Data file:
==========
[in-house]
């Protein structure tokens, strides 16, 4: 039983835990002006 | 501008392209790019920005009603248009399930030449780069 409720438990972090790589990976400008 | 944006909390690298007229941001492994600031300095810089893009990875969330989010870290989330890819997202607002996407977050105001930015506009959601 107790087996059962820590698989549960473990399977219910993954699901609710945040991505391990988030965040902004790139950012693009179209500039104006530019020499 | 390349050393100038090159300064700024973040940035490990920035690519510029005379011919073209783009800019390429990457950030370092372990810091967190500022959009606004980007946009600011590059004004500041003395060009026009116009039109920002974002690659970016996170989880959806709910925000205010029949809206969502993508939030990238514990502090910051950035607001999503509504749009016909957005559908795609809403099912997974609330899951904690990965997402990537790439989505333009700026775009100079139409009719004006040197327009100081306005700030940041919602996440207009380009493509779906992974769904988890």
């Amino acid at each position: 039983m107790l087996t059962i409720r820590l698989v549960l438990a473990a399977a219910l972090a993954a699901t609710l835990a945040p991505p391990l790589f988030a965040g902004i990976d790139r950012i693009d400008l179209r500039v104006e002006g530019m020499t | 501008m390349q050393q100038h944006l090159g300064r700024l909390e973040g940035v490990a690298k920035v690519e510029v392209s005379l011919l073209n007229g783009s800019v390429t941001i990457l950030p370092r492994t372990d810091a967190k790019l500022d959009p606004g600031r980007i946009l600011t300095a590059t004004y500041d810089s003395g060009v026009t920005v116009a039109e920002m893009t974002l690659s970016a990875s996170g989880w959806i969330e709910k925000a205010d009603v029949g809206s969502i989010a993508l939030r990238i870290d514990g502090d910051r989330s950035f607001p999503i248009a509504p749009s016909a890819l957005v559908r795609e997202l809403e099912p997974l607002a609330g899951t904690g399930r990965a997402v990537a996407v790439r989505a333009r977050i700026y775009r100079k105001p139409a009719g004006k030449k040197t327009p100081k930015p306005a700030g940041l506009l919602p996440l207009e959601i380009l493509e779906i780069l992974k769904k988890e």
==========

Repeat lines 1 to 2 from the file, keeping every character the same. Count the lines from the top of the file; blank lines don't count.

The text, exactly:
[in-house]
């Protein structure tokens, strides 16, 4: 039983835990002006 | 501008392209790019920005009603248009399930030449780069 409720438990972090790589990976400008 | 944006909390690298007229941001492994600031300095810089893009990875969330989010870290989330890819997202607002996407977050105001930015506009959601 107790087996059962820590698989549960473990399977219910993954699901609710945040991505391990988030965040902004790139950012693009179209500039104006530019020499 | 390349050393100038090159300064700024973040940035490990920035690519510029005379011919073209783009800019390429990457950030370092372990810091967190500022959009606004980007946009600011590059004004500041003395060009026009116009039109920002974002690659970016996170989880959806709910925000205010029949809206969502993508939030990238514990502090910051950035607001999503509504749009016909957005559908795609809403099912997974609330899951904690990965997402990537790439989505333009700026775009100079139409009719004006040197327009100081306005700030940041919602996440207009380009493509779906992974769904988890």